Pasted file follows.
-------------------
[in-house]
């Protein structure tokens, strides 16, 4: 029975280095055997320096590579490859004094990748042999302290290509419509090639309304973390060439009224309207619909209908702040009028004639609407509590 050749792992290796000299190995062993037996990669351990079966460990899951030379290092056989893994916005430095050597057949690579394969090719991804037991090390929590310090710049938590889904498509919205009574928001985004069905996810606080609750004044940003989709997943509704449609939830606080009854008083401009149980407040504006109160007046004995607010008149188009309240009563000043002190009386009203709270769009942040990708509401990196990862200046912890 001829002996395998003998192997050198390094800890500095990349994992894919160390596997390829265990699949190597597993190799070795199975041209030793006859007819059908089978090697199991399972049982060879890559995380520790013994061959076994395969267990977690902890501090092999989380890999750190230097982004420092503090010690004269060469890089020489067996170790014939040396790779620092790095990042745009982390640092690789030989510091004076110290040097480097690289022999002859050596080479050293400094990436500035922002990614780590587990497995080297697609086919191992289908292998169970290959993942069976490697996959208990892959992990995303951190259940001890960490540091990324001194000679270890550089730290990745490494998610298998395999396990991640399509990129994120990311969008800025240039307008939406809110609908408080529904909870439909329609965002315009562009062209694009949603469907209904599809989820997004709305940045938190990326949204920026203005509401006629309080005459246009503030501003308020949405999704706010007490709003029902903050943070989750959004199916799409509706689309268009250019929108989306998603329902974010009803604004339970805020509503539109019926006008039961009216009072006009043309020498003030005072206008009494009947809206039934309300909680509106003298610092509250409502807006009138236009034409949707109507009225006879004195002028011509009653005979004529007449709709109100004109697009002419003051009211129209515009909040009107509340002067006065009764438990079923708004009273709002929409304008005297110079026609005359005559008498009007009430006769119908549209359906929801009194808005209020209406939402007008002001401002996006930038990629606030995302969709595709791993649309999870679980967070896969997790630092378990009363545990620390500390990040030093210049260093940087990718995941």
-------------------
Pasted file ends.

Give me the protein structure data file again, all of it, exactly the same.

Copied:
[in-house]
């Protein structure tokens, strides 16, 4: 029975280095055997320096590579490859004094990748042999302290290509419509090639309304973390060439009224309207619909209908702040009028004639609407509590 050749792992290796000299190995062993037996990669351990079966460990899951030379290092056989893994916005430095050597057949690579394969090719991804037991090390929590310090710049938590889904498509919205009574928001985004069905996810606080609750004044940003989709997943509704449609939830606080009854008083401009149980407040504006109160007046004995607010008149188009309240009563000043002190009386009203709270769009942040990708509401990196990862200046912890 001829002996395998003998192997050198390094800890500095990349994992894919160390596997390829265990699949190597597993190799070795199975041209030793006859007819059908089978090697199991399972049982060879890559995380520790013994061959076994395969267990977690902890501090092999989380890999750190230097982004420092503090010690004269060469890089020489067996170790014939040396790779620092790095990042745009982390640092690789030989510091004076110290040097480097690289022999002859050596080479050293400094990436500035922002990614780590587990497995080297697609086919191992289908292998169970290959993942069976490697996959208990892959992990995303951190259940001890960490540091990324001194000679270890550089730290990745490494998610298998395999396990991640399509990129994120990311969008800025240039307008939406809110609908408080529904909870439909329609965002315009562009062209694009949603469907209904599809989820997004709305940045938190990326949204920026203005509401006629309080005459246009503030501003308020949405999704706010007490709003029902903050943070989750959004199916799409509706689309268009250019929108989306998603329902974010009803604004339970805020509503539109019926006008039961009216009072006009043309020498003030005072206008009494009947809206039934309300909680509106003298610092509250409502807006009138236009034409949707109507009225006879004195002028011509009653005979004529007449709709109100004109697009002419003051009211129209515009909040009107509340002067006065009764438990079923708004009273709002929409304008005297110079026609005359005559008498009007009430006769119908549209359906929801009194808005209020209406939402007008002001401002996006930038990629606030995302969709595709791993649309999870679980967070896969997790630092378990009363545990620390500390990040030093210049260093940087990718995941």